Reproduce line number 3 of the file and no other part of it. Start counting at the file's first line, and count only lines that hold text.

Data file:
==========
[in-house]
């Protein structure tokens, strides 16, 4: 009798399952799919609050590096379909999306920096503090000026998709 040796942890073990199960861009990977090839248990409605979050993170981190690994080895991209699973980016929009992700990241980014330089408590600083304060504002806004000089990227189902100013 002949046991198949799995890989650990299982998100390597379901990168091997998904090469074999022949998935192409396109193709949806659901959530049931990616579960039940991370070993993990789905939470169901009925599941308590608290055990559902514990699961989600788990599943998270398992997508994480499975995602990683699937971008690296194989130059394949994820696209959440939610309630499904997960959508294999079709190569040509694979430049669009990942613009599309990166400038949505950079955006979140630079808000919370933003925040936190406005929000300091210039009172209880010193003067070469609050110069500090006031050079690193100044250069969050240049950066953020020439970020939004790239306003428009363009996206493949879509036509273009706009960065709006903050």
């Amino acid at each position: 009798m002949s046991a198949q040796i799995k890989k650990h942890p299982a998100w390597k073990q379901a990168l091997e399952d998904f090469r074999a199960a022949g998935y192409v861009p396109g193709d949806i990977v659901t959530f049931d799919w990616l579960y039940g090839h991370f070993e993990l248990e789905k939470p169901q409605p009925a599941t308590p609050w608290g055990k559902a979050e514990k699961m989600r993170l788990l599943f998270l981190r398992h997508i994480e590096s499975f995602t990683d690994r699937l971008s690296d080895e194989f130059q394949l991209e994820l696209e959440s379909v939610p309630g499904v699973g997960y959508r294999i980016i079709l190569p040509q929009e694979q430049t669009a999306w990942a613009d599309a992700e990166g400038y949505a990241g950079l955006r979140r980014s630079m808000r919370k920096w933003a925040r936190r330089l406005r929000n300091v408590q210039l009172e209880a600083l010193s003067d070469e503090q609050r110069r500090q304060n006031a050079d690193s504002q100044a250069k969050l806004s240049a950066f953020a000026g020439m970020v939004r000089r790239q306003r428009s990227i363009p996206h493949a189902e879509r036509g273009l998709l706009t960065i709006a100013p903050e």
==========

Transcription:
């Amino acid at each position: 009798m002949s046991a198949q040796i799995k890989k650990h942890p299982a998100w390597k073990q379901a990168l091997e399952d998904f090469r074999a199960a022949g998935y192409v861009p396109g193709d949806i990977v659901t959530f049931d799919w990616l579960y039940g090839h991370f070993e993990l248990e789905k939470p169901q409605p009925a599941t308590p609050w608290g055990k559902a979050e514990k699961m989600r993170l788990l599943f998270l981190r398992h997508i994480e590096s499975f995602t990683d690994r699937l971008s690296d080895e194989f130059q394949l991209e994820l696209e959440s379909v939610p309630g499904v699973g997960y959508r294999i980016i079709l190569p040509q929009e694979q430049t669009a999306w990942a613009d599309a992700e990166g400038y949505a990241g950079l955006r979140r980014s630079m808000r919370k920096w933003a925040r936190r330089l406005r929000n300091v408590q210039l009172e209880a600083l010193s003067d070469e503090q609050r110069r500090q304060n006031a050079d690193s504002q100044a250069k969050l806004s240049a950066f953020a000026g020439m970020v939004r000089r790239q306003r428009s990227i363009p996206h493949a189902e879509r036509g273009l998709l706009t960065i709006a100013p903050e």